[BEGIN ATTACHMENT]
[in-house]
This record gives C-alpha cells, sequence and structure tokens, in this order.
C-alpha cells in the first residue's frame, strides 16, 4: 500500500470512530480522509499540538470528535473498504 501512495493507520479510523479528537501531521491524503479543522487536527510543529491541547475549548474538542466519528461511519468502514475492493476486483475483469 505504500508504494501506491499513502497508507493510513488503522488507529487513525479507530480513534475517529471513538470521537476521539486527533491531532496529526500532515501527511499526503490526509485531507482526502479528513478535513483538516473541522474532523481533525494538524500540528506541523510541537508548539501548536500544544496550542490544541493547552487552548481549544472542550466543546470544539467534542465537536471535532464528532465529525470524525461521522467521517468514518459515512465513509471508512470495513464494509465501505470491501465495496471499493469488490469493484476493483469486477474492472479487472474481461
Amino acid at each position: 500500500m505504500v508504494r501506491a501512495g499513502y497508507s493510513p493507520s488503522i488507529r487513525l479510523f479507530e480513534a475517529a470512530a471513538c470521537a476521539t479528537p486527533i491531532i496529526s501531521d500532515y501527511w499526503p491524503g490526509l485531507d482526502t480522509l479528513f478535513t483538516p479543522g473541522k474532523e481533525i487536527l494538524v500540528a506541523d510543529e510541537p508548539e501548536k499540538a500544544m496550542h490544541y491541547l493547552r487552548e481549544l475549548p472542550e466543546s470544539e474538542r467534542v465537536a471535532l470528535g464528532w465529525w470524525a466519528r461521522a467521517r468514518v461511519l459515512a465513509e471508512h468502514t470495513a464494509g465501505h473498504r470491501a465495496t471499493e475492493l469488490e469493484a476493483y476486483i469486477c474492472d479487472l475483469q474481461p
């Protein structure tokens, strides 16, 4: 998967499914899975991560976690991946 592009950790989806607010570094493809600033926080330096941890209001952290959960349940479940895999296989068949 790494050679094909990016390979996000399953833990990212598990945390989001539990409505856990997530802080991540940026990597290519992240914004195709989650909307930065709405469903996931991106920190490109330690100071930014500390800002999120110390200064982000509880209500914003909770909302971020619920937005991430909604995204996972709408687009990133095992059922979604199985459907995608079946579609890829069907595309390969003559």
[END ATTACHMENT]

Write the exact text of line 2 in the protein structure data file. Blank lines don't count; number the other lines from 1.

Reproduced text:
This record gives C-alpha cells, sequence and structure tokens, in this order.